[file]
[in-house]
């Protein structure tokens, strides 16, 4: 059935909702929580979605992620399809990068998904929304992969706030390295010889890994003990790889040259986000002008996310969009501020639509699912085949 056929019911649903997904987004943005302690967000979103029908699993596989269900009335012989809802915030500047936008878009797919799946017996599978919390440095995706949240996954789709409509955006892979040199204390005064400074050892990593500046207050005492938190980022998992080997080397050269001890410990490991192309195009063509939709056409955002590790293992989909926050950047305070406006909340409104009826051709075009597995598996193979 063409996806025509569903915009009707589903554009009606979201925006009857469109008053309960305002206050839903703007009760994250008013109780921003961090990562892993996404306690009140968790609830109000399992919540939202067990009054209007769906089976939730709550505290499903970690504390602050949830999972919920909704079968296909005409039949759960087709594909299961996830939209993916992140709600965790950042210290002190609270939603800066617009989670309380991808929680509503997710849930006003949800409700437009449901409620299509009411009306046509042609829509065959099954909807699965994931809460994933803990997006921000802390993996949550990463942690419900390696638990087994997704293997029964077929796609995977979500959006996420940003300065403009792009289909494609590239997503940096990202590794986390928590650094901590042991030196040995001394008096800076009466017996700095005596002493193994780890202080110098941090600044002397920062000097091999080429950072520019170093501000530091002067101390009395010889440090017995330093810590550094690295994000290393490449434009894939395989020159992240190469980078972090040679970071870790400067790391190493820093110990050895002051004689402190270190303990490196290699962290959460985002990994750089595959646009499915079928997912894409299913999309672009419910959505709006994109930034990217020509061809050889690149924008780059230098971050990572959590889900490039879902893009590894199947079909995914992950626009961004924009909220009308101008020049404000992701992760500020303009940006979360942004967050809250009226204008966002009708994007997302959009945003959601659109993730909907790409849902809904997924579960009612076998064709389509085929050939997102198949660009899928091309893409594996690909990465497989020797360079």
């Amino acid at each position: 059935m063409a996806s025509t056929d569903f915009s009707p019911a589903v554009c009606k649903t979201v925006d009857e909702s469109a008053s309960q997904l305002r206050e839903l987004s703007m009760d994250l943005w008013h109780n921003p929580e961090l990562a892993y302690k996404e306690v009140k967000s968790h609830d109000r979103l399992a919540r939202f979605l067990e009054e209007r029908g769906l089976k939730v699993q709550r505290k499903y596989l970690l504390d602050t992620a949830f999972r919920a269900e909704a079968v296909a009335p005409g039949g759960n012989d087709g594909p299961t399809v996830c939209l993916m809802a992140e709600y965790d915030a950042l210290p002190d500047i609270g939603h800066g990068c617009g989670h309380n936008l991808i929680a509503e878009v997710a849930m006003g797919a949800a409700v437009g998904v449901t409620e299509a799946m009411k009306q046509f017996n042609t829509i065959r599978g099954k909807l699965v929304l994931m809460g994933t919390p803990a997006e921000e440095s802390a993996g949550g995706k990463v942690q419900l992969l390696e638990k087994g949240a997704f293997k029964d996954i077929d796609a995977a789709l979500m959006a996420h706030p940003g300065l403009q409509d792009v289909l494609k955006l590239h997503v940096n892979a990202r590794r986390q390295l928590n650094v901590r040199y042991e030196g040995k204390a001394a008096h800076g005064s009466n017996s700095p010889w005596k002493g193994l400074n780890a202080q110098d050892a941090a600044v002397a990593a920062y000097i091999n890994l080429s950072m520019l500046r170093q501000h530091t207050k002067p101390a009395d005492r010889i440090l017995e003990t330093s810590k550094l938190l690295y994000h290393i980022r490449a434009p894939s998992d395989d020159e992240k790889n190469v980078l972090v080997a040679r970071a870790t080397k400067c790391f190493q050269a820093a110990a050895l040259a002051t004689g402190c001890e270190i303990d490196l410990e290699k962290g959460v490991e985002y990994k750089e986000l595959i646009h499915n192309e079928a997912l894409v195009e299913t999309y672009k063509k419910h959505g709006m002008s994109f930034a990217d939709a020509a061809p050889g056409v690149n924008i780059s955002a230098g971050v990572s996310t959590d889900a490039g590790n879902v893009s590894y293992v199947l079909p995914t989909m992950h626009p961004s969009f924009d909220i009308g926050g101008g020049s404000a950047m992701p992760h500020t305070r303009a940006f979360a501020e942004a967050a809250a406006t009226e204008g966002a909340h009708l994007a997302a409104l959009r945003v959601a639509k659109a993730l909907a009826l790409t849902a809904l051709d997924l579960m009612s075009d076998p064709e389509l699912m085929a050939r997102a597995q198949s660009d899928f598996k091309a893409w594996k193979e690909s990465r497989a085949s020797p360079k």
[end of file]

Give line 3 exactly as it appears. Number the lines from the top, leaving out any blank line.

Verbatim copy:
């Amino acid at each position: 059935m063409a996806s025509t056929d569903f915009s009707p019911a589903v554009c009606k649903t979201v925006d009857e909702s469109a008053s309960q997904l305002r206050e839903l987004s703007m009760d994250l943005w008013h109780n921003p929580e961090l990562a892993y302690k996404e306690v009140k967000s968790h609830d109000r979103l399992a919540r939202f979605l067990e009054e209007r029908g769906l089976k939730v699993q709550r505290k499903y596989l970690l504390d602050t992620a949830f999972r919920a269900e909704a079968v296909a009335p005409g039949g759960n012989d087709g594909p299961t399809v996830c939209l993916m809802a992140e709600y965790d915030a950042l210290p002190d500047i609270g939603h800066g990068c617009g989670h309380n936008l991808i929680a509503e878009v997710a849930m006003g797919a949800a409700v437009g998904v449901t409620e299509a799946m009411k009306q046509f017996n042609t829509i065959r599978g099954k909807l699965v929304l994931m809460g994933t919390p803990a997006e921000e440095s802390a993996g949550g995706k990463v942690q419900l992969l390696e638990k087994g949240a997704f293997k029964d996954i077929d796609a995977a789709l979500m959006a996420h706030p940003g300065l403009q409509d792009v289909l494609k955006l590239h997503v940096n892979a990202r590794r986390q390295l928590n650094v901590r040199y042991e030196g040995k204390a001394a008096h800076g005064s009466n017996s700095p010889w005596k002493g193994l400074n780890a202080q110098d050892a941090a600044v002397a990593a920062y000097i091999n890994l080429s950072m520019l500046r170093q501000h530091t207050k002067p101390a009395d005492r010889i440090l017995e003990t330093s810590k550094l938190l690295y994000h290393i980022r490449a434009p894939s998992d395989d020159e992240k790889n190469v980078l972090v080997a040679r970071a870790t080397k400067c790391f190493q050269a820093a110990a050895l040259a002051t004689g402190c001890e270190i303990d490196l410990e290699k962290g959460v490991e985002y990994k750089e986000l595959i646009h499915n192309e079928a997912l894409v195009e299913t999309y672009k063509k419910h959505g709006m002008s994109f930034a990217d939709a020509a061809p050889g056409v690149n924008i780059s955002a230098g971050v990572s996310t959590d889900a490039g590790n879902v893009s590894y293992v199947l079909p995914t989909m992950h626009p961004s969009f924009d909220i009308g926050g101008g020049s404000a950047m992701p992760h500020t305070r303009a940006f979360a501020e942004a967050a809250a406006t009226e204008g966002a909340h009708l994007a997302a409104l959009r945003v959601a639509k659109a993730l909907a009826l790409t849902a809904l051709d997924l579960m009612s075009d076998p064709e389509l699912m085929a050939r997102a597995q198949s660009d899928f598996k091309a893409w594996k193979e690909s990465r497989a085949s020797p360079k």